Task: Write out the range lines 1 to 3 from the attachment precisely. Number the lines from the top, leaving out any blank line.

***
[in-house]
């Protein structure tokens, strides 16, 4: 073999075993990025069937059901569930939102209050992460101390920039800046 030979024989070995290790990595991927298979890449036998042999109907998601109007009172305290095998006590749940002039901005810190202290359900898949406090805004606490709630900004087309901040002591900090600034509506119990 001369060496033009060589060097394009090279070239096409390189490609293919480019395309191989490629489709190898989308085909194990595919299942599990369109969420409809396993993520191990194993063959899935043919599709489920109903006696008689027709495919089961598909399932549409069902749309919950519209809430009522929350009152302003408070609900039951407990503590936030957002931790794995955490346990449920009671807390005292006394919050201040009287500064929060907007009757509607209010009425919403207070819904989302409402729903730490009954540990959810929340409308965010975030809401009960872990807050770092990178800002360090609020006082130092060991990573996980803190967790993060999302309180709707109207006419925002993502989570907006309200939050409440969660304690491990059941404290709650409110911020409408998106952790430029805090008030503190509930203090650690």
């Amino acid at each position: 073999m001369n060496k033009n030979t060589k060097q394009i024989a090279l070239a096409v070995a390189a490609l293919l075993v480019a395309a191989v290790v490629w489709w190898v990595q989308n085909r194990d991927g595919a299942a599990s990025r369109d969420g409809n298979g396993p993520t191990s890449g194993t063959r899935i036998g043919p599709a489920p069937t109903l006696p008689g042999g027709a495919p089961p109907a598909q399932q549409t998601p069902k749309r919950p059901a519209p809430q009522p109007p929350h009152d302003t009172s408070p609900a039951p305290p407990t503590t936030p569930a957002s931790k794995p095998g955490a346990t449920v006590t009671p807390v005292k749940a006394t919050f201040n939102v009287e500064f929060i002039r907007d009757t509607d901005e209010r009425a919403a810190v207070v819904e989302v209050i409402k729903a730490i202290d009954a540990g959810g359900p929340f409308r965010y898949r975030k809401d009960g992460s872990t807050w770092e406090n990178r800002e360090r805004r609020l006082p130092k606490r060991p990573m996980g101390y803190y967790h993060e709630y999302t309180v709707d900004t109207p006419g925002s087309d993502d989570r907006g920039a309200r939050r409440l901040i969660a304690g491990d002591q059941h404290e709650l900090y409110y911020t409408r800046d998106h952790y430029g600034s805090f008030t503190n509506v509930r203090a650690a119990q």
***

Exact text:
[in-house]
């Protein structure tokens, strides 16, 4: 073999075993990025069937059901569930939102209050992460101390920039800046 030979024989070995290790990595991927298979890449036998042999109907998601109007009172305290095998006590749940002039901005810190202290359900898949406090805004606490709630900004087309901040002591900090600034509506119990 001369060496033009060589060097394009090279070239096409390189490609293919480019395309191989490629489709190898989308085909194990595919299942599990369109969420409809396993993520191990194993063959899935043919599709489920109903006696008689027709495919089961598909399932549409069902749309919950519209809430009522929350009152302003408070609900039951407990503590936030957002931790794995955490346990449920009671807390005292006394919050201040009287500064929060907007009757509607209010009425919403207070819904989302409402729903730490009954540990959810929340409308965010975030809401009960872990807050770092990178800002360090609020006082130092060991990573996980803190967790993060999302309180709707109207006419925002993502989570907006309200939050409440969660304690491990059941404290709650409110911020409408998106952790430029805090008030503190509930203090650690």
């Amino acid at each position: 073999m001369n060496k033009n030979t060589k060097q394009i024989a090279l070239a096409v070995a390189a490609l293919l075993v480019a395309a191989v290790v490629w489709w190898v990595q989308n085909r194990d991927g595919a299942a599990s990025r369109d969420g409809n298979g396993p993520t191990s890449g194993t063959r899935i036998g043919p599709a489920p069937t109903l006696p008689g042999g027709a495919p089961p109907a598909q399932q549409t998601p069902k749309r919950p059901a519209p809430q009522p109007p929350h009152d302003t009172s408070p609900a039951p305290p407990t503590t936030p569930a957002s931790k794995p095998g955490a346990t449920v006590t009671p807390v005292k749940a006394t919050f201040n939102v009287e500064f929060i002039r907007d009757t509607d901005e209010r009425a919403a810190v207070v819904e989302v209050i409402k729903a730490i202290d009954a540990g959810g359900p929340f409308r965010y898949r975030k809401d009960g992460s872990t807050w770092e406090n990178r800002e360090r805004r609020l006082p130092k606490r060991p990573m996980g101390y803190y967790h993060e709630y999302t309180v709707d900004t109207p006419g925002s087309d993502d989570r907006g920039a309200r939050r409440l901040i969660a304690g491990d002591q059941h404290e709650l900090y409110y911020t409408r800046d998106h952790y430029g600034s805090f008030t503190n509506v509930r203090a650690a119990q």